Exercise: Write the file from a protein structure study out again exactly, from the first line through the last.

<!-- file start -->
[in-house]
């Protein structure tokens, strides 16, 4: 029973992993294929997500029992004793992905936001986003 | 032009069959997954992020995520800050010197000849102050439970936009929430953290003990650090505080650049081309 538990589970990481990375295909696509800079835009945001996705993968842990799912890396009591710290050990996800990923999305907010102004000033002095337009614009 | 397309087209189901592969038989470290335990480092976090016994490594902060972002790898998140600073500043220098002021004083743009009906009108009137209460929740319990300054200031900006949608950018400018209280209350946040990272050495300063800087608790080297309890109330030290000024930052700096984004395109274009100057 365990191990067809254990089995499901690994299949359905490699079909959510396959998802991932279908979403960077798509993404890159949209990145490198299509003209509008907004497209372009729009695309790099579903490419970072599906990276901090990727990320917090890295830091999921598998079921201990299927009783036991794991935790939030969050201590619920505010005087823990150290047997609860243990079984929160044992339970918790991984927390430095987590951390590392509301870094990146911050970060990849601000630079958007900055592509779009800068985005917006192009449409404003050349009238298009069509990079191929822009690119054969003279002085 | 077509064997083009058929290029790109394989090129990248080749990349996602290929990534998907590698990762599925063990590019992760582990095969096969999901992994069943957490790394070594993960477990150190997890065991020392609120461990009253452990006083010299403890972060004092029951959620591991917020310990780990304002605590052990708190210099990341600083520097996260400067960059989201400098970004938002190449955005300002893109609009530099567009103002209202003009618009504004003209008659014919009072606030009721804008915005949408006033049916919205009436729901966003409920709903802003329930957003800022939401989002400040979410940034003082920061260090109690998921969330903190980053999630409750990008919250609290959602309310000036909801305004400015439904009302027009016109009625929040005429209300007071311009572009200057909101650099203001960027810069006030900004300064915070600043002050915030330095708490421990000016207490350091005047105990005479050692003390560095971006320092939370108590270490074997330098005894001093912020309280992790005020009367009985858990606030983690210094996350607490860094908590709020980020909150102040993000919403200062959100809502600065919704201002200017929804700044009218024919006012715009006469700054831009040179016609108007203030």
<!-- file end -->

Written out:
[in-house]
């Protein structure tokens, strides 16, 4: 029973992993294929997500029992004793992905936001986003 | 032009069959997954992020995520800050010197000849102050439970936009929430953290003990650090505080650049081309 538990589970990481990375295909696509800079835009945001996705993968842990799912890396009591710290050990996800990923999305907010102004000033002095337009614009 | 397309087209189901592969038989470290335990480092976090016994490594902060972002790898998140600073500043220098002021004083743009009906009108009137209460929740319990300054200031900006949608950018400018209280209350946040990272050495300063800087608790080297309890109330030290000024930052700096984004395109274009100057 365990191990067809254990089995499901690994299949359905490699079909959510396959998802991932279908979403960077798509993404890159949209990145490198299509003209509008907004497209372009729009695309790099579903490419970072599906990276901090990727990320917090890295830091999921598998079921201990299927009783036991794991935790939030969050201590619920505010005087823990150290047997609860243990079984929160044992339970918790991984927390430095987590951390590392509301870094990146911050970060990849601000630079958007900055592509779009800068985005917006192009449409404003050349009238298009069509990079191929822009690119054969003279002085 | 077509064997083009058929290029790109394989090129990248080749990349996602290929990534998907590698990762599925063990590019992760582990095969096969999901992994069943957490790394070594993960477990150190997890065991020392609120461990009253452990006083010299403890972060004092029951959620591991917020310990780990304002605590052990708190210099990341600083520097996260400067960059989201400098970004938002190449955005300002893109609009530099567009103002209202003009618009504004003209008659014919009072606030009721804008915005949408006033049916919205009436729901966003409920709903802003329930957003800022939401989002400040979410940034003082920061260090109690998921969330903190980053999630409750990008919250609290959602309310000036909801305004400015439904009302027009016109009625929040005429209300007071311009572009200057909101650099203001960027810069006030900004300064915070600043002050915030330095708490421990000016207490350091005047105990005479050692003390560095971006320092939370108590270490074997330098005894001093912020309280992790005020009367009985858990606030983690210094996350607490860094908590709020980020909150102040993000919403200062959100809502600065919704201002200017929804700044009218024919006012715009006469700054831009040179016609108007203030």